Table of Contents
- Externality Theory
- Quantity/Quality of water
- Government Intervention
This paper will examine the impact on oceans due to the release of one billion gallons of sewage by the cruise ships. Initially this paper would explain the situation in terms of externality theory and its impact on the community. Later it will explain how the government intervention will impact and improve the condition. According to Gwynn’s report published in 2014, around 20 million people board cruise ships every year and throw billion gallons of sewage into the sea.
According to Friends of the Earth group’s calculation, 3,000 persons cruise ships pumps 150,000 gallons of sewage into ocean every week. The dumped sewage collaborates with bacteria, heavy metals, viruses etc and can harm the health of aquatic bodies and human beings. The waste discharge forms layer over the ocean beds and reduces the amount of oxygen available to aquatic animals and harms the marine life due to suffocation. (Guilford, 2014)The article ‘Relative risk assessment of cruise ships biosolids disposal alternatives’ explains about the relative risk assessment of biosolids disposal alternatives for cruise ships. It evaluates the relative human health and ecological risks of dewatering, landing solids for disposal and deep ocean disposal. The studies suggest that the human health and ecological risks associated with land disposal and shallow ocean disposal are higher than those of deep ocean disposal and incineration. The predicted ecological impacts for incineration was lower relative to deep ocean disposal. (Avellaneda PM, 2018)Scientific studies established that plastics and synthetic materials are the most prominent and harmful type of marine debris that have caused injuries and deaths to almost over 267 endangered species of oceans either by entanglement or ingestion. (Derraik, 2002)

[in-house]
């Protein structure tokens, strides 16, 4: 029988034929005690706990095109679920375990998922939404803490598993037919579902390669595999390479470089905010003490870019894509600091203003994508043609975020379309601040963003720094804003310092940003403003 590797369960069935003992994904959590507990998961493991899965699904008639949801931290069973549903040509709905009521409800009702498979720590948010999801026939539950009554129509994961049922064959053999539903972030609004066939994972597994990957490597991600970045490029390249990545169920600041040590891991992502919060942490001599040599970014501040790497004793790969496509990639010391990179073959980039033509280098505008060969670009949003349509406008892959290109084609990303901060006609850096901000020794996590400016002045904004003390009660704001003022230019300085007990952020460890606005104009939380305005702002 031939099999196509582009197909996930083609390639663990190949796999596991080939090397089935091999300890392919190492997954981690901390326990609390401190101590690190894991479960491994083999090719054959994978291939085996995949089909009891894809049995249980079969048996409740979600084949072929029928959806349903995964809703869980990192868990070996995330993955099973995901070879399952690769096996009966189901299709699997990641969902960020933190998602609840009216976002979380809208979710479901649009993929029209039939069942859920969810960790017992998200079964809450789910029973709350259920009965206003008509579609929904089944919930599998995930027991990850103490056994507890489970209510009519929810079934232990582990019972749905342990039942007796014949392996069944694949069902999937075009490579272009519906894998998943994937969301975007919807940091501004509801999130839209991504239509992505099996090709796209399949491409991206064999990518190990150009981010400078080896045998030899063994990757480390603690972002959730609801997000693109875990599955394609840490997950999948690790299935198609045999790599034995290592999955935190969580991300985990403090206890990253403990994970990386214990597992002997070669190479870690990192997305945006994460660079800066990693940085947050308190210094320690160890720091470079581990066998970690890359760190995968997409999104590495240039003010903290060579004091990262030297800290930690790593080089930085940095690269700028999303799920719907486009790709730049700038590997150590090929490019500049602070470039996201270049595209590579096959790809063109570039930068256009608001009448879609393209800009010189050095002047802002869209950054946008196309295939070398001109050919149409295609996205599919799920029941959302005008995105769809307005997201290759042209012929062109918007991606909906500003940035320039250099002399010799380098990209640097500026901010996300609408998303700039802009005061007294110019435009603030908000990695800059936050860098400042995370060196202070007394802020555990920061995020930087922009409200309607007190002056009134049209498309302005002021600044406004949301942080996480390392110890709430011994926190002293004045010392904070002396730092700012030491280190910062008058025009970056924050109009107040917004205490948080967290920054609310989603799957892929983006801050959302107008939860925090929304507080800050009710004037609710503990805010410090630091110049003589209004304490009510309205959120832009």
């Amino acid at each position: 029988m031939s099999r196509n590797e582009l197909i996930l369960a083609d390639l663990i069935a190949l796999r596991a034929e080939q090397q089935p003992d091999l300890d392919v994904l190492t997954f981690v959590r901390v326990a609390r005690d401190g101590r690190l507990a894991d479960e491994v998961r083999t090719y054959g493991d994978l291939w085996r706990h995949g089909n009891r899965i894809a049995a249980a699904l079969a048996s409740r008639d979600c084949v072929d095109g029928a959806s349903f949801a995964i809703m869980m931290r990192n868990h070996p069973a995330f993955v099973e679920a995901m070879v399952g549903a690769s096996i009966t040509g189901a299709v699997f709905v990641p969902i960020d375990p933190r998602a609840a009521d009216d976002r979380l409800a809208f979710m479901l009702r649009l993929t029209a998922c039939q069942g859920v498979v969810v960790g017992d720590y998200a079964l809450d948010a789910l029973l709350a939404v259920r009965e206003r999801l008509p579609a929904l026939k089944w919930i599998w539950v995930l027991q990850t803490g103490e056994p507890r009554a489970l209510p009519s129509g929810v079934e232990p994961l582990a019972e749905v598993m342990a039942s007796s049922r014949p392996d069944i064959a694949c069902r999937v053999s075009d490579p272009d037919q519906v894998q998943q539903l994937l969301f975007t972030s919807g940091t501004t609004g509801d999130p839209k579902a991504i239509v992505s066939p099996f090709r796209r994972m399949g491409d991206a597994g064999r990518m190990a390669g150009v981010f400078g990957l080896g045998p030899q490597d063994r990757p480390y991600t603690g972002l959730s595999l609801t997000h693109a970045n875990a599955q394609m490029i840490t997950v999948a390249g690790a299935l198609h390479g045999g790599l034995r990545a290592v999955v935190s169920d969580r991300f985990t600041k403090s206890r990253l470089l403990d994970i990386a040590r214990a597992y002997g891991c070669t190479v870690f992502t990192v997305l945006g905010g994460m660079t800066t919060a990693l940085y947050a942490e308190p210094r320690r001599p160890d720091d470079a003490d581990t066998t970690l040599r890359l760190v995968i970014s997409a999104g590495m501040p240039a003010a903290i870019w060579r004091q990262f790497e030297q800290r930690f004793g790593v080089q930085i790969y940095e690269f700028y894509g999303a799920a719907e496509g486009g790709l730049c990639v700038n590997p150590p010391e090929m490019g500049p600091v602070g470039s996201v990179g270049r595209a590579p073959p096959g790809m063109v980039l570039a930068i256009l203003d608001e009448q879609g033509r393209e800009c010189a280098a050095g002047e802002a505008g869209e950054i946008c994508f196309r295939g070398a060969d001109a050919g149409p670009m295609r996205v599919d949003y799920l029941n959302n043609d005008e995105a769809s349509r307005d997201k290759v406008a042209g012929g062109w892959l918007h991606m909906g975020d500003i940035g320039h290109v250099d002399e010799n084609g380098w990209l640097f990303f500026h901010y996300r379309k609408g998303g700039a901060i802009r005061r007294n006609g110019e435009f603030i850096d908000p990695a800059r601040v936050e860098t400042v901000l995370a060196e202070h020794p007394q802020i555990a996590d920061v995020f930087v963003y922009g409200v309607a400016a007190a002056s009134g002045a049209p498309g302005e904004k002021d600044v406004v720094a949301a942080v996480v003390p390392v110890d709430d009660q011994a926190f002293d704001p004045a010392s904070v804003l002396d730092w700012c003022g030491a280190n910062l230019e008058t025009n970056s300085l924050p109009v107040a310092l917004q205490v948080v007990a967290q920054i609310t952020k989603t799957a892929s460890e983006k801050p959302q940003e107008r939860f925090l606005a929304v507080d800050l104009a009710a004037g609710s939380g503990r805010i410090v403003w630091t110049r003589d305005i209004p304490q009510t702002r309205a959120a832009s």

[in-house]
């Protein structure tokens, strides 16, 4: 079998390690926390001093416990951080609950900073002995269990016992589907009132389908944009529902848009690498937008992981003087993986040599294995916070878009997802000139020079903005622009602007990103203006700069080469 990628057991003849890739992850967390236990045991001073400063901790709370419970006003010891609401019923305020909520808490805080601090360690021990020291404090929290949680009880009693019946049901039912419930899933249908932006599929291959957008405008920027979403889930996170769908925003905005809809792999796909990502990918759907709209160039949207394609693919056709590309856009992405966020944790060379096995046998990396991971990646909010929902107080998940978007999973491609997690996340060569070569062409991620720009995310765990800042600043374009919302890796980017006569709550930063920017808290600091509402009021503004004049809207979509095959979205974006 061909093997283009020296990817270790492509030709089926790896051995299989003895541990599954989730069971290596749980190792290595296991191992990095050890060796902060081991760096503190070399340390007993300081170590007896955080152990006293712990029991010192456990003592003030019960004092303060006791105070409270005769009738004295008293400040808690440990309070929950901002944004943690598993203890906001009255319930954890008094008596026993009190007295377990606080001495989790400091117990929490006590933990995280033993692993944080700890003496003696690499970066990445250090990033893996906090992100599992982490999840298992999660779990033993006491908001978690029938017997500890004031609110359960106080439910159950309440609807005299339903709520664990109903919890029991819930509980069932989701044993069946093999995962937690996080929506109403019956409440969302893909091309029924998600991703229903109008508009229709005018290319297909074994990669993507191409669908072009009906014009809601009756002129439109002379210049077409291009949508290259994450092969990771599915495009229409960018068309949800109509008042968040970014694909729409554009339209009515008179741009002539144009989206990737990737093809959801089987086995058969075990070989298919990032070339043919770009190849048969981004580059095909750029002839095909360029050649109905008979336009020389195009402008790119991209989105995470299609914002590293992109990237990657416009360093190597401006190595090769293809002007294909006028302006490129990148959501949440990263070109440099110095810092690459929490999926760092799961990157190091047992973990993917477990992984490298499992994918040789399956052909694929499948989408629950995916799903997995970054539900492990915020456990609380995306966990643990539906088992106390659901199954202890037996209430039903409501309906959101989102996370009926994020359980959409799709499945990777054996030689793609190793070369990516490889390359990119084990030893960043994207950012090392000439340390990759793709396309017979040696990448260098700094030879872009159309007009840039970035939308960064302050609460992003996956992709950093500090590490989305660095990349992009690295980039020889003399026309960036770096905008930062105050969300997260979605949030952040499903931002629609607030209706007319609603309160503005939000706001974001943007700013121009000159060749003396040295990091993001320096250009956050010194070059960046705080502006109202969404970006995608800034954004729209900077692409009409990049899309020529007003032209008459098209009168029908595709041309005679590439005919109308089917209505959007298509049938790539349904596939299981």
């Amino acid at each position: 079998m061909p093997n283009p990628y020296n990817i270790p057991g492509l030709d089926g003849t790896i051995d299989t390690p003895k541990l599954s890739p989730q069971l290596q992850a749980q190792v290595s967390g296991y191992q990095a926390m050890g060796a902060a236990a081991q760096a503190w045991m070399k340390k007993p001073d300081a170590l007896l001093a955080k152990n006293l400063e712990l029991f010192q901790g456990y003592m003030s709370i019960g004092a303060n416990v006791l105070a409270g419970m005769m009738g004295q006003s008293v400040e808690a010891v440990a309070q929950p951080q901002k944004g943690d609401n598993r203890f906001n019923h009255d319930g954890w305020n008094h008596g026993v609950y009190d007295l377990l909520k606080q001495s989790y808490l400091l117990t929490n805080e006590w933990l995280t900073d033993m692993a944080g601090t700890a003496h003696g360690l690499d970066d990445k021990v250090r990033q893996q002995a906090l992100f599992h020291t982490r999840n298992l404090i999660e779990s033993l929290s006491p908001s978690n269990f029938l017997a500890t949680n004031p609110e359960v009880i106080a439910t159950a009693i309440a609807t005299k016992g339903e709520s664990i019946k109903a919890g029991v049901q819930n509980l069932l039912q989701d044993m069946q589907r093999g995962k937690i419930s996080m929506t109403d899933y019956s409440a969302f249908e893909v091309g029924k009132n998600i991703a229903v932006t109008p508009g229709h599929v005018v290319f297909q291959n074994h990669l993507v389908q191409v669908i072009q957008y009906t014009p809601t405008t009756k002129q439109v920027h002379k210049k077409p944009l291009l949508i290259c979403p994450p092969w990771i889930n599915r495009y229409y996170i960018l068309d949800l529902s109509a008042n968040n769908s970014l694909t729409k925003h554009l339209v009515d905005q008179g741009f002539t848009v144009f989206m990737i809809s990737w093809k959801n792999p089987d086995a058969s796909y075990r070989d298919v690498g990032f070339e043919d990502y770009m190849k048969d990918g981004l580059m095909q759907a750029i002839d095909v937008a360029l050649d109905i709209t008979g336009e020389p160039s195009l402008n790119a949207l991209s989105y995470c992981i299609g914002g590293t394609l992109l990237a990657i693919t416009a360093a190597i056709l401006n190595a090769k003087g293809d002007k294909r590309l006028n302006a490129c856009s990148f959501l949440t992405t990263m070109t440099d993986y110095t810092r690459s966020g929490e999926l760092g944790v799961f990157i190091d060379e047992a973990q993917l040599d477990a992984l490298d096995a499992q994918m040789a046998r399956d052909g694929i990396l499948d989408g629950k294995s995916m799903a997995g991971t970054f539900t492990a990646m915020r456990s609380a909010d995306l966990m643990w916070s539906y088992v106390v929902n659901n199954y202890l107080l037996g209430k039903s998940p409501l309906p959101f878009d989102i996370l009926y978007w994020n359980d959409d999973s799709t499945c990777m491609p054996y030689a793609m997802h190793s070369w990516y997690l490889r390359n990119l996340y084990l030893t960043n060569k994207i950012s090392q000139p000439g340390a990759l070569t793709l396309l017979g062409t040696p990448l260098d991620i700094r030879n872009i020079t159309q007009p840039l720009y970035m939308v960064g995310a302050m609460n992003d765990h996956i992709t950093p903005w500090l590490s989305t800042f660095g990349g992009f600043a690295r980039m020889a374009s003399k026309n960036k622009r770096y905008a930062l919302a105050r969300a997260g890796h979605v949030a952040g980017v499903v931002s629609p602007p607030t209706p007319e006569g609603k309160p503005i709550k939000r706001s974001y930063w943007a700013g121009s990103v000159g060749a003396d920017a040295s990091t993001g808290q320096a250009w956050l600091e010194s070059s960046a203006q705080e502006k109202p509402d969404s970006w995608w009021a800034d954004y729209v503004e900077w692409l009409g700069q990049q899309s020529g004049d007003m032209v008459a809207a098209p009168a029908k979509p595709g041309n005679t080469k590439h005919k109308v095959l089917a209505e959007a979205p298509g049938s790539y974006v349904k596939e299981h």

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Externality is defined as the positive or negative consequence of an economic activity experienced by unrelated third parties. It occurs when the production or consumption of goods impacts a third party who is not directly related to the production or consumption. Externality increases the aggregate costs to the economy and society and makes it a negative externality. The social costs outweigh the private costs. Billions of gallons of sewage released by the cruise ships leads to negative externality. It will be discussed further by the below graph.
Quantity/Quality of water